Abstract and Keywords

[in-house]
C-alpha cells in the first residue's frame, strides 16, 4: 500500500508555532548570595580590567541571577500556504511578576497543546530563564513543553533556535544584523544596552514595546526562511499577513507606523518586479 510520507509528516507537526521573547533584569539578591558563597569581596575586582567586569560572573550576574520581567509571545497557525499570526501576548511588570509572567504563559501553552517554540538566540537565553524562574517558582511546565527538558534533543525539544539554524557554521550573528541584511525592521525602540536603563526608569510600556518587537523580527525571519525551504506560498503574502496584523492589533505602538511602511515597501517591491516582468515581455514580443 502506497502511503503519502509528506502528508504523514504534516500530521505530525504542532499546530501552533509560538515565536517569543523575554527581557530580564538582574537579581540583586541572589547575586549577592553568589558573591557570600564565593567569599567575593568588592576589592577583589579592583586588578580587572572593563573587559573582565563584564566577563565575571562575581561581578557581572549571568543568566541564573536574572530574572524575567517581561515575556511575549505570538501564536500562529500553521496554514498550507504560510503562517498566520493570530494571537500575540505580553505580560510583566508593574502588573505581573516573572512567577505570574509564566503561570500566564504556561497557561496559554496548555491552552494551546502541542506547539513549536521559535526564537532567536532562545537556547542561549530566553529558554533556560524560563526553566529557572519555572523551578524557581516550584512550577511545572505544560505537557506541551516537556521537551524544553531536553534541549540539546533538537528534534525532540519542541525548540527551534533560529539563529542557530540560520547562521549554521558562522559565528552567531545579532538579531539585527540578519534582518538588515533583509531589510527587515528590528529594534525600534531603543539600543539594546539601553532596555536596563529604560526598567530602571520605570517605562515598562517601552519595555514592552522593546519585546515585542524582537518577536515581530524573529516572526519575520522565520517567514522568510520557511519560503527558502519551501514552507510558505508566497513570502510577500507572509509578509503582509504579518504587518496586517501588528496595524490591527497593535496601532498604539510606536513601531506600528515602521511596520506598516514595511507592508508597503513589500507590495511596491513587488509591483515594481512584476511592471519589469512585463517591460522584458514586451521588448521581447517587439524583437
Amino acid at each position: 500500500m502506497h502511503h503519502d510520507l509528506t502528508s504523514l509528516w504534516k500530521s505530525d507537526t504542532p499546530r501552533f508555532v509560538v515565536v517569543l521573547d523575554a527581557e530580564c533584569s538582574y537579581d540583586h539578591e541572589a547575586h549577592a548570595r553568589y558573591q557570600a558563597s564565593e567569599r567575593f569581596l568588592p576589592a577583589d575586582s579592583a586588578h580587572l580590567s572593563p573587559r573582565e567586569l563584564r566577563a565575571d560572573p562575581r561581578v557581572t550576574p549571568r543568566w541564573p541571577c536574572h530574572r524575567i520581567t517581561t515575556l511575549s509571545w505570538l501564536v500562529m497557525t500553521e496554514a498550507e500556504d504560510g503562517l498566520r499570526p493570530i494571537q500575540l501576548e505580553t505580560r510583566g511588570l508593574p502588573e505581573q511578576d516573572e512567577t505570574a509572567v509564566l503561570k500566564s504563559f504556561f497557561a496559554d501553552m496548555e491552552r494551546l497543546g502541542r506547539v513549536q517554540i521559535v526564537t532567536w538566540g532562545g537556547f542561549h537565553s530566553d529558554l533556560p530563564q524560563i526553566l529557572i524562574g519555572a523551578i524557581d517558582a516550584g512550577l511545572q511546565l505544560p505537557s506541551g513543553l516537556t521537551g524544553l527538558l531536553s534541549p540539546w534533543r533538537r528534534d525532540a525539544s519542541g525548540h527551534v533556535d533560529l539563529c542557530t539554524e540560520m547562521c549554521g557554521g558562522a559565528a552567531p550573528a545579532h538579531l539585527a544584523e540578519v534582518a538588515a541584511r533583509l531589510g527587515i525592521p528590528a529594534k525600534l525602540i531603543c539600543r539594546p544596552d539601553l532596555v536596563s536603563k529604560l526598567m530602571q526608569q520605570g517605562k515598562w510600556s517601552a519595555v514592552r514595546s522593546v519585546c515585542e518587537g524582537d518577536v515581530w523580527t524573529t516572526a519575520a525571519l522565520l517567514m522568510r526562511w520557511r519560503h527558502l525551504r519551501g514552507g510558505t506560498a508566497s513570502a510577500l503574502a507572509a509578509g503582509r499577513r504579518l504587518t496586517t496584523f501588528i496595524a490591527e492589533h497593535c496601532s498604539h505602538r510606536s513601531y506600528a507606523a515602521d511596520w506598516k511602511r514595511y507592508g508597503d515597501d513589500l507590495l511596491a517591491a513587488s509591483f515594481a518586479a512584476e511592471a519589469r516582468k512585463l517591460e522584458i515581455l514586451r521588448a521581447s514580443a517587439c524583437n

The creation and evolution of urban parks is in some ways a familiar story, especially given the attention that Frederick Law Olmsted’s work has commanded since the early 1970s. Following the success of Central Park, cities across the United States began building parks to meet the recreational needs of residents, and during the second half of the 19th century, Olmsted and his partners designed major parks or park systems in thirty cities. Yet, even that story is incomplete. To be sure, Olmsted believed that every city should have a large rural park as an alternative to the density of building and crowding of the modern metropolis, a place to provide for an “unbending of the faculties,” a process of recuperation from the stresses and strains of urban life. But, even in the mid-1860s he sought to create alternative spaces for other types of recreation. Olmsted and his partner Calvert Vaux successfully persuaded the Prospect Park commission, in Brooklyn, New York, to acquire land for a parade ground south of the park as a place for military musters and athletics; moreover, in 1868 they prepared a plan for a park system in Buffalo, New York, that consisted of three parks, linked by parkways, that served different functions and provided for different forms of recreation. As the decades progressed, Olmsted became a champion of parks designed for active recreation; gymnasiums for women as well as men, especially in working-class areas of cities; and playgrounds for small children. He did so in part to relieve pressure on the large landscape parks to accommodate uses he believed would be inappropriate, but also because he recognized the legitimate demands for new forms of recreation. In later years, other park designers and administrators would similarly add facilities for active recreation, though sometimes in ways that compromised what Olmsted considered the primary purpose of a public park. Urban parks are, in important ways, a microcosm of the nation’s cities. Battles over location, financing, political patronage, and use have been a constant. Through it all, parks have evolved to meet the changing recreational needs of residents. And, as dominant a figure as Olmsted has been, this is a story that antedates his professional career and that includes the many voices that have shaped public parks in U.S. cities in the 20th century.
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